Canada Denies Refugee Status to African-American Man Who Fears US Police 

Kyle Canty told Canadian officials that black Americans are being “exterminated.”

Canadian officials reject U.S. citizen Kyle Canty’s refugee application, which says he fears that American police will kill him because he’s black. 
Canadian officials reject U.S. citizen Kyle Canty’s refugee application, which says he fears that American police will kill him because he’s black.  CBC NEWS SCREENSHOT

Kyle Canty will have to pack his bags and return to the United States after Canadian officials rejected his asylum application, CBC News reports.

The African-American citizen entered Canada back in September. He told border officials in Vancouver that he was coming for a visit but later filed for refugee status.

Canty, pointing to Michael Brown in Ferguson, Mo., and Eric Garner in Staten Island, N.Y., said he fears that the police in America will kill him because he’s black. He told Canada’s Immigration and Refugee Board that black people in America are being “exterminated at an alarming rate.”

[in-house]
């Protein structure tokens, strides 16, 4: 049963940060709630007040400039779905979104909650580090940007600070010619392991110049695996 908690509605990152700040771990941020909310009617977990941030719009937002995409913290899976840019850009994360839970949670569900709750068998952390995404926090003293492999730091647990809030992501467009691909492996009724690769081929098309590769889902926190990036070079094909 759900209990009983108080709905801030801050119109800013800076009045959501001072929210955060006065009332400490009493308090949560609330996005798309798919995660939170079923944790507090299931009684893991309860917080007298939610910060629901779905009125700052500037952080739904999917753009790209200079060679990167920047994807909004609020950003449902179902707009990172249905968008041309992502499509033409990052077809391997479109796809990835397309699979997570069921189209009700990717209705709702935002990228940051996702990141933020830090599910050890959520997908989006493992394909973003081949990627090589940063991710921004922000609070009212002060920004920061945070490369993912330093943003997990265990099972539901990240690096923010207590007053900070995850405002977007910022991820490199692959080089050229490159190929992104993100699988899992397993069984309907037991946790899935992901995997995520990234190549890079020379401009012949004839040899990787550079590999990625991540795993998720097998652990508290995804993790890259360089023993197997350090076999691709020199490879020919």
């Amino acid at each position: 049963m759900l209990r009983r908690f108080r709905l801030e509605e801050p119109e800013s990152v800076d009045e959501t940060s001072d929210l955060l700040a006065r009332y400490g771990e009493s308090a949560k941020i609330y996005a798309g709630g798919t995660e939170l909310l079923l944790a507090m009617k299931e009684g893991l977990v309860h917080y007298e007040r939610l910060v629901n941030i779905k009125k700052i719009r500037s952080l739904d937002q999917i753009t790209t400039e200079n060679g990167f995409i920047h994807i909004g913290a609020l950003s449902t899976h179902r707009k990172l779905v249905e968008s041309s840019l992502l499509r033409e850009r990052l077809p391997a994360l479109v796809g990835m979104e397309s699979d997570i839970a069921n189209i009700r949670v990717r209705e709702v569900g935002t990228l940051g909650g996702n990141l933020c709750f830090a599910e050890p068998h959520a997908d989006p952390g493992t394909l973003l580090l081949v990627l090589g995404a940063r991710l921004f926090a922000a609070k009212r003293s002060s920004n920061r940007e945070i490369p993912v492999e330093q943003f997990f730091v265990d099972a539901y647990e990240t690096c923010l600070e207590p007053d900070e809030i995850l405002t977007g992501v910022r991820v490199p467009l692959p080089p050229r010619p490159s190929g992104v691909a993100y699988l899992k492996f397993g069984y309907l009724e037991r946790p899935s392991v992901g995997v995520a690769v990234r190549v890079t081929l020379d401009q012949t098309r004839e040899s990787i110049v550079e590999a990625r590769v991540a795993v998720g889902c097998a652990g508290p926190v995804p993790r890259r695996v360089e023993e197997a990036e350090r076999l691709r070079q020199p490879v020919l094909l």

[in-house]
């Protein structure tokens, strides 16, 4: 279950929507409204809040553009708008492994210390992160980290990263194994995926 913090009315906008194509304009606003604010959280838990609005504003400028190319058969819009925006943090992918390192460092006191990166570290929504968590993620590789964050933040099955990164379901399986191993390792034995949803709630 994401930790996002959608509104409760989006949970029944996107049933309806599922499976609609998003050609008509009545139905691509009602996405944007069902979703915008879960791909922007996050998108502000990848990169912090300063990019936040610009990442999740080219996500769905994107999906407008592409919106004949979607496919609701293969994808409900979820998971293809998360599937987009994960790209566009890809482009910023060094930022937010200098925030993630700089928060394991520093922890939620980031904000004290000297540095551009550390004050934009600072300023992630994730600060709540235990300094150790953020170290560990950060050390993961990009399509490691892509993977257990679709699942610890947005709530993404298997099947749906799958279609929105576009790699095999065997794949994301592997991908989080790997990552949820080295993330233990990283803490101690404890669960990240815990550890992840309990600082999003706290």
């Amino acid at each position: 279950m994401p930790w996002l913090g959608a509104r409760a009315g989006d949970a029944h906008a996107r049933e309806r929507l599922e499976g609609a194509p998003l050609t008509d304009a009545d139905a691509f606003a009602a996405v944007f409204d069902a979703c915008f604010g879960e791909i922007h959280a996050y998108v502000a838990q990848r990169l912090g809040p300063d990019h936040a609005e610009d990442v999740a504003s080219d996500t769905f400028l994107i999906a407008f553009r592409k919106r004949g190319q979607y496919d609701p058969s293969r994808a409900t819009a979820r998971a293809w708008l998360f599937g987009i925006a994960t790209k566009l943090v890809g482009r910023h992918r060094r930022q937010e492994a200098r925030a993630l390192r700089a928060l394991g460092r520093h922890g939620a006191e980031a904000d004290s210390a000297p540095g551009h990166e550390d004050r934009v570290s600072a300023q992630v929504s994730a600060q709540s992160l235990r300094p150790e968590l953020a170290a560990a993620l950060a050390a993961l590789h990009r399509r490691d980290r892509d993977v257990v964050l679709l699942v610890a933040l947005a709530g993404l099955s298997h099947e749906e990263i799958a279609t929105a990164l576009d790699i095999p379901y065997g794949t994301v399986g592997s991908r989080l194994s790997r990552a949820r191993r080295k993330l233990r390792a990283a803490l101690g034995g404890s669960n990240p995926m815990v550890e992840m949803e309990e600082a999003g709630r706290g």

The New York native submitted video evidence of his interaction with police, which included an arrest for trespassing at an Oregon bus station where he was using free Wi-Fi for two hours. Canty, 30, also admitted to several other minor charges, such as jaywalking and disorderly conduct.

The refugee board reportedly acknowledged that the police in the United States disproportionately stop and question African Americans. But it emphasized that refugee status addresses persecution—not harassment.

“I find that the claimant is not a Convention refugee in that he does not have a well-founded fear of persecution for a Convention ground in the United States of America,” the refugee board’s Ron Yamauchi wrote in the decision.

Yamauchi added: “His removal to the United States of America would not subject him personally to a risk to his life or to a risk of cruel and unusual treatment or punishment.”

Prior to the board’s decision, Canty said he would appeal an unfavorable ruling.

Read more at CBC News.

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